API Penetration Test – Providing Definitions
A common question we’ve run into over the past several months when scoping out API penetration tests is surrounding the API documentation. Specifically, the API endpoint/function definitions that list all of the available functions within a target API and the required request parameters used to interact with that function. These documents will also usually include the required authentication process, request headers, expected responses, and example requests. If you’re a developer, you’re probably familiar with the OpenAPI specification (formerly known as Swagger) used to define APIs, which is a great example of the type of information that should be included in an API definition. So why are we talking about this in the context of an API penetration test?
API penetration testing is a little unique. It’s very similar to web application penetration testing in the sense that it answers the same kind of questions about security that an organization may have, since APIs are really just abstracted functions that can be called independent of application front-ends. But they are unique in the sense that there is no front-end bundled with them to ease the interaction process. They are created and intended for machine-to-machine communications, usually. So in order to adequately test them as a penetration tester, we need the traditional information we would require for a web app including URL (and/or IP address), authentication credentials, etc. But we also need to understand what the API endpoint is expecting so we can interact with it in a meaningful way.
Why is an API Definition Important?
Let’s think about it like this. If you needed to test the physical security of a building, you want to check that all the doors are locked. But let’s imagine that the target building is massive and you don’t have a map of that building. Then, going one step further, that massive building is invisible so you’ve got no idea where the doors are, what type of doors they are, or what to try to gain access. You may not get in, but did you miss a door? Did you try to pull a door that was a push?
It’s a ridiculous scenario, but it’s a fair parallel to testing an API without a documented definition for it. We can definitely try to gain access from a black box perspective, and there is some value to that. Organizations may have a specific compliance requirement they need to meet or a particular customer asking for assurance that an external attacker can’t take advantage of a private API. But we can perform a much more thorough test and evaluate the security of an API without factoring in its “security through obscurity” by doing a gray-box assessment where we have the documented requests that the API is expecting. Seldom do you want to rely on the secrecy of an endpoint for its security, especially when that endpoint is exposed to the world on the Internet.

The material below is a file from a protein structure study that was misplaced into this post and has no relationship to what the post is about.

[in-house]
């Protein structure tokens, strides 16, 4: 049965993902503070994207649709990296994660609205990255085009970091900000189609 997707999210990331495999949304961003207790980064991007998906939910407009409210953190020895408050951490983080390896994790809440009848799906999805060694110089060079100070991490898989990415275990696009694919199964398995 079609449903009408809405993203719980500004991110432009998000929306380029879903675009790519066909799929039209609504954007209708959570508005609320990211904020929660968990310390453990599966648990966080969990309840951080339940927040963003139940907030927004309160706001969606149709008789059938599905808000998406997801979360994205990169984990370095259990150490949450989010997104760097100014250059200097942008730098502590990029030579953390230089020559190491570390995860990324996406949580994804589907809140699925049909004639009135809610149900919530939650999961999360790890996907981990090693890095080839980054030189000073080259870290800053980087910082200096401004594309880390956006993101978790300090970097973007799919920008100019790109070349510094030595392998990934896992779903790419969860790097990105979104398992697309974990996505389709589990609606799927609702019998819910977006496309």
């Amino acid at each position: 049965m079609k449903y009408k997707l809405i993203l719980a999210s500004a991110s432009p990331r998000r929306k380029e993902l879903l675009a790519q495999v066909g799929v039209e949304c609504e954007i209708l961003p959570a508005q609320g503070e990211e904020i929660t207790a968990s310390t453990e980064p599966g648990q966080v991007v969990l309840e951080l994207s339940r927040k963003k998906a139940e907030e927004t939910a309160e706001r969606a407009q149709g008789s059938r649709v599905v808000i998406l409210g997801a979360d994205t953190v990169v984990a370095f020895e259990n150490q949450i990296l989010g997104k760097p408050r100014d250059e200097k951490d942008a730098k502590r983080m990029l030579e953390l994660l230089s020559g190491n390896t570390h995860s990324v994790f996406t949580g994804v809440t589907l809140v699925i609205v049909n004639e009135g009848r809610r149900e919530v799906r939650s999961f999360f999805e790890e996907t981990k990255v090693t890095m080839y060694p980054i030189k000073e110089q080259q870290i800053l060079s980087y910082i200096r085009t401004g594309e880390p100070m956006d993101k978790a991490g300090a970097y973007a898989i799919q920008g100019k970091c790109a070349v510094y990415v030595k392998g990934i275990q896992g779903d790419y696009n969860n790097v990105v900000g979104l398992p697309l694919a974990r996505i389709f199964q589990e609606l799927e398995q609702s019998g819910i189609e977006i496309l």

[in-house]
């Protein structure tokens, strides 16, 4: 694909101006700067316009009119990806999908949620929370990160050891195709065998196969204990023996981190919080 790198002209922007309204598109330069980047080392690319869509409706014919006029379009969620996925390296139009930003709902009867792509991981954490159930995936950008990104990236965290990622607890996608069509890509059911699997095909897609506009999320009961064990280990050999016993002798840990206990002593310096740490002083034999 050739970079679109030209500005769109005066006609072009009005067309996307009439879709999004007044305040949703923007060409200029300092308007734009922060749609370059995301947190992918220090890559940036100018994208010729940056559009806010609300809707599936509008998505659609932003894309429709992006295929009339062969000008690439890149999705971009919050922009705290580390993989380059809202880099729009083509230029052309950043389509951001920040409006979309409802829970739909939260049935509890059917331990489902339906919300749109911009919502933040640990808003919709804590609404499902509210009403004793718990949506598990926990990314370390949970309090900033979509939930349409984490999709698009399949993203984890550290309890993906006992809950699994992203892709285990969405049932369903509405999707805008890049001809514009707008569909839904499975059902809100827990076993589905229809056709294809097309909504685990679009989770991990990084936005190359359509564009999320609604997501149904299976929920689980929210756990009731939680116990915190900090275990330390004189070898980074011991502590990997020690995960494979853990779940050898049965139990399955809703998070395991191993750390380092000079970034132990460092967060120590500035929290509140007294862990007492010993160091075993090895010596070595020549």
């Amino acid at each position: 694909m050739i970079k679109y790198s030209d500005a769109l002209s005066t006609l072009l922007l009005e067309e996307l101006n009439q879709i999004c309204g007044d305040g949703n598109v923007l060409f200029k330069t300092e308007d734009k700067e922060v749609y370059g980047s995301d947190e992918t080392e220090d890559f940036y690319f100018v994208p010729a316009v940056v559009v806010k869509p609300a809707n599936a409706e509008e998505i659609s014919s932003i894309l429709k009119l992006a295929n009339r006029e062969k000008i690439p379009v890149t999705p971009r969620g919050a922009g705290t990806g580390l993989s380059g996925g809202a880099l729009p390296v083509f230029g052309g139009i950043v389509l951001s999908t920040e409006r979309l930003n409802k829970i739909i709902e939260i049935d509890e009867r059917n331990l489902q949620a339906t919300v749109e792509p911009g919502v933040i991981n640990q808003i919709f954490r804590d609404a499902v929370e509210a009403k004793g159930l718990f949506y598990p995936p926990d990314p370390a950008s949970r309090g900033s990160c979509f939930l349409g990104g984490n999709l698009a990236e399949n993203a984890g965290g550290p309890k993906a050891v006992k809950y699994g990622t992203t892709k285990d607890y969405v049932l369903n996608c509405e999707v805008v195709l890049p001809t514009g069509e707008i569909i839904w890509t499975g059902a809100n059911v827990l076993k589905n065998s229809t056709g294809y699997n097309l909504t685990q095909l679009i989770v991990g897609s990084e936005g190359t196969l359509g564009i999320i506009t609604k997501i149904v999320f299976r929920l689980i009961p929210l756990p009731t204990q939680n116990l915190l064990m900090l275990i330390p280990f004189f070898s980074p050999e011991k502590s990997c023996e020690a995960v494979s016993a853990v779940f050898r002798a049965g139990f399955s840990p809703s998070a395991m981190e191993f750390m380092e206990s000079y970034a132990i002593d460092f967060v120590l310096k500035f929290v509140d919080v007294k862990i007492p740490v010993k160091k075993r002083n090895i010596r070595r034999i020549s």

Using that target API’s documentation, we can then perform a thorough assessment of the required authentication, token/session management, input validation, error handling, business logic, and other security controls, just to name a few things. Otherwise, we looking for a needle in a haystack, blindly fuzzing a host to find the proper directory/URL structure and then guessing at the parameter names that the function is expecting. If the API is handling errors properly, this would be a futile process.
Ultimately, providing the specification for an API is an organizational decision driven by your threat model and what value you want to get out of an API penetration test you are having performed. If your only concern is a black-box, external adversary or maybe a check-the-box compliance meeting assessment, it may be the way to go as findings will generally be extremely limited. But to maximize the value of your investment in penetration testing and truly understand your risk as it relates to the security posture of an exposed API, providing documentation and having a more gray-box-style assessment performed is certainly a better approach in most cases.
If you still have questions or aren’t sure which approach is right for you when it comes to a possible API penetration test, please reach out and we’d love to have a conversation with you about the pros and cons so we can come up with an assessment approach that is right for your specific situation.